If there are no sources to inform us of Chapelain's exact state of mind when, at the top of the holograph page, he wrote Les Sentiments instead of "Jugements," there are sources that indicate the importance of the difference between the two words for him. Commenting on a work sent to him by his friend Balzac, Chapelain wrote: "je ne prétends point vous donner des jugements, mais des sentiments avec naïveté et sans ambition, à mon ordinaire."(59) In this letter written on April 1, 1637, Chapelain goes on to say that Corneille had asked him to forward a copy of Le Cid to Balzac. Then, on June 13, Chapelain wrote Balzac:
La matière, les beaux sentiments que l'Espagnol [the poet Castro] lui avoit donnés [Rodrigue] et les ornemens qu'a ajoutés notre poëte françois, ont mérité l'applaudissement du peuple et de la cour...(60)
Having informed Balzac that he will only offer sentiments, not jugements about his writing, Chapelain now finds sentiments a defining characteristic of the play, as a template for critical thought about it.
In the same letter, and with ill-concealed irritation, Chapelain narrates, in legal vocabulary, his role in the Academy as autobiography:
Maintenant ces chaleurs de poëtes nous embarrassent: car Scudéry se tenant fort de la vérité, a retenu pour juge du différens la noble académie dont vous êtes un des principaux membres; et ensuite la requête qu'il lui a présenté .... E ne croyez pas que je me mocque: l'affaire est passée en procès ordinaire, et moi qui vous parle en ai été le rapporteur.... Dieu veuille que nous en sortions plus à notre honneur que ceux qui nous ont rendus juges souverains et réguliers par leur déference [Scudéry and Corneille] estant obligés par de trop puissantes considérations à ne nous pas récuser nous mesmes en cette cause.(61)
Chapelain had drawn a distinction between judgments and sentiments in his letter of April 1 to Balzac, so it is not right to conclude that the words are synonymous, as Furetière does.(62) And the phrase that follows it -- "... avec naïveté et sans ambition, à mon ordinaire ..." -- goes some distance toward a definition of writing grounded on sentiment (the "first impression") and writing that is not deeply reasoned, that is not for ambitio, that is without self-enhancement or interest.
It is at this juncture that Domna Stanton's remark that the "form of the text as content" clarifies Chapelain's choice of sentiment for his title, Les Sentiments.(63) Thanks to Civardi's edition, we can follow any changes that occurred from the esbauches submitted to the Cardinal, to the final version.(64) There was no modification in the title.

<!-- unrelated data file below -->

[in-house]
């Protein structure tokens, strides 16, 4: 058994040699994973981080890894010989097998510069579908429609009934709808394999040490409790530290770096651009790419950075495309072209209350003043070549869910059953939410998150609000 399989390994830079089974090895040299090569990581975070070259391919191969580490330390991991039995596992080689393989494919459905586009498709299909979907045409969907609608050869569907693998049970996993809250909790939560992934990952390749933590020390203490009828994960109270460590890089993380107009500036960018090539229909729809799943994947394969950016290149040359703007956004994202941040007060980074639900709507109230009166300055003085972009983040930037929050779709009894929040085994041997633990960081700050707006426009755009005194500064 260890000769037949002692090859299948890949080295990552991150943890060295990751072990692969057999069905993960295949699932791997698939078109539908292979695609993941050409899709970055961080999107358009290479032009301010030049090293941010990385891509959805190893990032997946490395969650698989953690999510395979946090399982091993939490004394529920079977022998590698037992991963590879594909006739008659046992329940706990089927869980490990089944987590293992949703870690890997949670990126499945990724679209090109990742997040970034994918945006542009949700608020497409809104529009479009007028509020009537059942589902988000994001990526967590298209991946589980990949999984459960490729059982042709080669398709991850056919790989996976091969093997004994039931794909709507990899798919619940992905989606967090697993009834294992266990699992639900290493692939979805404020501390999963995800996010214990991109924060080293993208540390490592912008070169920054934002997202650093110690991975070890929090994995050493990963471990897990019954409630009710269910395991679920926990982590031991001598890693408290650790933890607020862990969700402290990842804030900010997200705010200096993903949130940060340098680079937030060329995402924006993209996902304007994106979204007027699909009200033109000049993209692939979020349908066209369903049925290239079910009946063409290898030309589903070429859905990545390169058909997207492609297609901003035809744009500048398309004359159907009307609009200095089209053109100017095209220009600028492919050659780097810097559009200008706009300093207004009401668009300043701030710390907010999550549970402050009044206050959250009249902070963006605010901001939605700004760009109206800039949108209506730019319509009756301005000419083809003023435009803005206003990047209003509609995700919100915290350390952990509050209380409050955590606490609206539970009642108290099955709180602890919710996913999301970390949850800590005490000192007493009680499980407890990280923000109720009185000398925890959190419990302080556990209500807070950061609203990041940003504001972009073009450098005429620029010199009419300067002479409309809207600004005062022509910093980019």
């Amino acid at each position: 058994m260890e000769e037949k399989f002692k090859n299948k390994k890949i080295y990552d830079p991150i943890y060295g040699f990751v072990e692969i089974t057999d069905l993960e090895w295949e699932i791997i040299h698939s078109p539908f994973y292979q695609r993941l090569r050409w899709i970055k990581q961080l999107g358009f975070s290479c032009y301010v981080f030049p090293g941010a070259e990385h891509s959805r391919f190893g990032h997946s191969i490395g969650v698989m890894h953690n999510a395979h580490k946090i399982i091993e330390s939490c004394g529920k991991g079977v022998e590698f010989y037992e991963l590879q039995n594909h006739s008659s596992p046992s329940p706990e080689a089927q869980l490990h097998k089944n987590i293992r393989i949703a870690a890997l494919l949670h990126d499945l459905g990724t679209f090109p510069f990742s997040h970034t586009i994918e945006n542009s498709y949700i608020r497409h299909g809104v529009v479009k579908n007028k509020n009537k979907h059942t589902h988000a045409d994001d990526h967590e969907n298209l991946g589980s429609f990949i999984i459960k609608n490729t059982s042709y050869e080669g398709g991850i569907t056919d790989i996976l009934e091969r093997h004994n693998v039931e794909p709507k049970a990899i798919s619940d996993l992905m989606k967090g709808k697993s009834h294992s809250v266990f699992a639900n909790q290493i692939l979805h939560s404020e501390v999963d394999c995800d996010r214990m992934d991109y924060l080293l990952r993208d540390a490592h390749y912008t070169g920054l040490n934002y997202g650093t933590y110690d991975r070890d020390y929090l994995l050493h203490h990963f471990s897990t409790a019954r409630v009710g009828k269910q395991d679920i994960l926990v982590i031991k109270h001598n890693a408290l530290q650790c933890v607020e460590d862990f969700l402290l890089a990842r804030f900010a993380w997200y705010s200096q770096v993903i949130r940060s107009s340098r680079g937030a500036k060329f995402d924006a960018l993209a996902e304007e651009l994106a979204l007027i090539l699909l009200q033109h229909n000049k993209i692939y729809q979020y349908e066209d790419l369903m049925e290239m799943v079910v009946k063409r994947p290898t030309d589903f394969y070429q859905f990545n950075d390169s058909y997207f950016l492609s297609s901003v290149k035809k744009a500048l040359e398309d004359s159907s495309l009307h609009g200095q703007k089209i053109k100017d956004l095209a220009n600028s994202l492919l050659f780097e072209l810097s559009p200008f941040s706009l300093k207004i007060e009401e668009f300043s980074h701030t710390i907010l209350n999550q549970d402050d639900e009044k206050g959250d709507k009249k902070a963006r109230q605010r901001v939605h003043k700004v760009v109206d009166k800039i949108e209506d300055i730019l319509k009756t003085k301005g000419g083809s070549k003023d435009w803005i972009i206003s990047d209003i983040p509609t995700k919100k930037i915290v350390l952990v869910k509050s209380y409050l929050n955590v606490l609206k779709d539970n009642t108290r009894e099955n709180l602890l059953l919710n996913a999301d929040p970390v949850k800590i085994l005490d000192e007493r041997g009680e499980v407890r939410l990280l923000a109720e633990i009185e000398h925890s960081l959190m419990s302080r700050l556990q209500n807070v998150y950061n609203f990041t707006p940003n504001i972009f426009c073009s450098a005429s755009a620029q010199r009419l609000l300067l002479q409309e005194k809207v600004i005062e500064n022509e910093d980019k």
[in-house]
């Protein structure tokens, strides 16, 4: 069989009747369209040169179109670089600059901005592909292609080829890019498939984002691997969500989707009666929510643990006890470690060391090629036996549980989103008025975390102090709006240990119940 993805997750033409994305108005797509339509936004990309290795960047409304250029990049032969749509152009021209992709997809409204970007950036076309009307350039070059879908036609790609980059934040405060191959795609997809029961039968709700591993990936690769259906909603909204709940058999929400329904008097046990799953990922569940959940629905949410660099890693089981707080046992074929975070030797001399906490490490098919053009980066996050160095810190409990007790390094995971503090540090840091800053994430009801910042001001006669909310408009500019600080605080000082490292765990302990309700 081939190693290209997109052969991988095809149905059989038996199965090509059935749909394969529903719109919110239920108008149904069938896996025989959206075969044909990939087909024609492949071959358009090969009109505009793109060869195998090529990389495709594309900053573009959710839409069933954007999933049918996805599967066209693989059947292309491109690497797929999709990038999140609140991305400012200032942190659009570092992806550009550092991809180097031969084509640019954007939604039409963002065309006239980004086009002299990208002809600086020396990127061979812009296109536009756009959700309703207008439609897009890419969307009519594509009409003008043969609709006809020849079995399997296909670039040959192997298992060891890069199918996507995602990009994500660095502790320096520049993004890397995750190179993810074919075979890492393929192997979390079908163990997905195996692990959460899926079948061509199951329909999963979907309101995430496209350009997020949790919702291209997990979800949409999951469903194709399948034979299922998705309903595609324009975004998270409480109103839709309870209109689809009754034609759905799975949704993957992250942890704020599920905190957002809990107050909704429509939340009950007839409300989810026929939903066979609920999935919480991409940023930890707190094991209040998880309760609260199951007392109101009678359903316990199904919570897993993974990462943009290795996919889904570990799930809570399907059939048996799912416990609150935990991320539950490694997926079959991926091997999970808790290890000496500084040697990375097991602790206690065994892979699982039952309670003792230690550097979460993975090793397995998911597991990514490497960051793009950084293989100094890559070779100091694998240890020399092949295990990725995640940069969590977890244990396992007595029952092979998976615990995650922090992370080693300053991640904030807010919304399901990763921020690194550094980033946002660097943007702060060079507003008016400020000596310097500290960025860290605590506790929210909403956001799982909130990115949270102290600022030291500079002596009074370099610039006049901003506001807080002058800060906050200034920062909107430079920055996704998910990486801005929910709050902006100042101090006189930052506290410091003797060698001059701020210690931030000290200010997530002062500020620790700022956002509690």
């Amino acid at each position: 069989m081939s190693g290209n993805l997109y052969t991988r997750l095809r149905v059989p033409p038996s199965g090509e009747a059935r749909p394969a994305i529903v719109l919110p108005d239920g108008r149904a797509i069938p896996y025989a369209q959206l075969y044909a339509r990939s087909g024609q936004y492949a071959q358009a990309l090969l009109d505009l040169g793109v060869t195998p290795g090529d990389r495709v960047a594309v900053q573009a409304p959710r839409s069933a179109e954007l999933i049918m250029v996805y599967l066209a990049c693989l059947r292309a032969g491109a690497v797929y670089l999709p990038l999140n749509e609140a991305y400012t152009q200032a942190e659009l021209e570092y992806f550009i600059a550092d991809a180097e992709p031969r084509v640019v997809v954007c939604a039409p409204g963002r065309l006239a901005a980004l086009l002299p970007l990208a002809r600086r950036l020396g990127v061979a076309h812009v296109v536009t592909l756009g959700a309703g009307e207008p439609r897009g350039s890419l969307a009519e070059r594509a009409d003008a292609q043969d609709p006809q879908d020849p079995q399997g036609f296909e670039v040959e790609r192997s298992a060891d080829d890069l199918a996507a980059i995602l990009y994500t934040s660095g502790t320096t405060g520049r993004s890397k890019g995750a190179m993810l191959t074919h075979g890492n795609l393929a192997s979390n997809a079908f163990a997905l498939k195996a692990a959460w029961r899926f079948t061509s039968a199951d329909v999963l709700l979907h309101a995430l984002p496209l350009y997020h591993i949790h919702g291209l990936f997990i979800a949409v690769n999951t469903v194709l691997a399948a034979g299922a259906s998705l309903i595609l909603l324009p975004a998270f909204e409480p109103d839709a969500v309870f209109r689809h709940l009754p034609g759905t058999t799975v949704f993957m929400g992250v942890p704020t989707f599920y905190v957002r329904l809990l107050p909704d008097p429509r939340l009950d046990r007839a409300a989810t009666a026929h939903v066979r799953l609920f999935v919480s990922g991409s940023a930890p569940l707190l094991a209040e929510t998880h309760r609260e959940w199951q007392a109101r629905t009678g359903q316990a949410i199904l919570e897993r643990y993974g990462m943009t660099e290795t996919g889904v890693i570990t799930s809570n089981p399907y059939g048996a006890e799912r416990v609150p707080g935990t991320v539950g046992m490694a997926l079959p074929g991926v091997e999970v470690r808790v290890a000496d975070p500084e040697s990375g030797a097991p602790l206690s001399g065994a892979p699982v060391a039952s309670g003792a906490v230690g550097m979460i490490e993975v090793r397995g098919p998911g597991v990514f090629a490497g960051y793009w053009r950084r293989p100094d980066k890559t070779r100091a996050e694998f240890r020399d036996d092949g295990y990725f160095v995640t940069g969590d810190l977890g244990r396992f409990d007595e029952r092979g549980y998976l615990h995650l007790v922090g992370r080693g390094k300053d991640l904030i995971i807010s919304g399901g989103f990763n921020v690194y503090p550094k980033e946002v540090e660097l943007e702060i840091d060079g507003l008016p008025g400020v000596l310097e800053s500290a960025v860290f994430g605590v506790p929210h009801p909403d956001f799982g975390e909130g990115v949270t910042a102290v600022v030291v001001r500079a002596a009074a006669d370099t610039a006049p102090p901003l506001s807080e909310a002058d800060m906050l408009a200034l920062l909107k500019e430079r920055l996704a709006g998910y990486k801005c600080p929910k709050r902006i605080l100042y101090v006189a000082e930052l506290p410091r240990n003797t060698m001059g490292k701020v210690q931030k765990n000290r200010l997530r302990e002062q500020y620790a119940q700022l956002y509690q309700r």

As writer-critic of Balzac's augmented edition of his Letters, Chapelain claims in friendship that he writes down what comes to him on texts that purport to be private or particuliers, but that contain letters to persons prominent in the state. Balzac would soon turn to writing "De la conversation des Romains," which superimposes the frame of bienséance or decorum on the social relations of ancient private life, a frame distinct from the civic-rhetorical frame.(65) J. Laffond suggests that Balzac is "theorizing" the social relations of the Hôtel de Rambouillet through his study of the Romans.(66)
Thus, as Bray pointed out long ago,(67) the legal vocabulary would be submerged in Aristotle's thought, and the framing of criticism about Le Cid made possible the deepening of the analysis of character to the point that bienséance became the grounds for participating vicariously in the play by criticizing it.(68)
Relying on research on Chapelain's library catalog, Searles demonstrates that the principal works of Italian literary criticism from the preceding century had been mined as many as 33 times for points and commonplaces; but he does not address the possible similarities of argument and genre between Les Sentiments and the Italian works (some of which are translations), others are arts of poetry, and others, polemical works.(69) Close comparison might yield interesting results, but it is also clear that Chapelain set out to impose the Academy's views in France, and also to impress the Italians.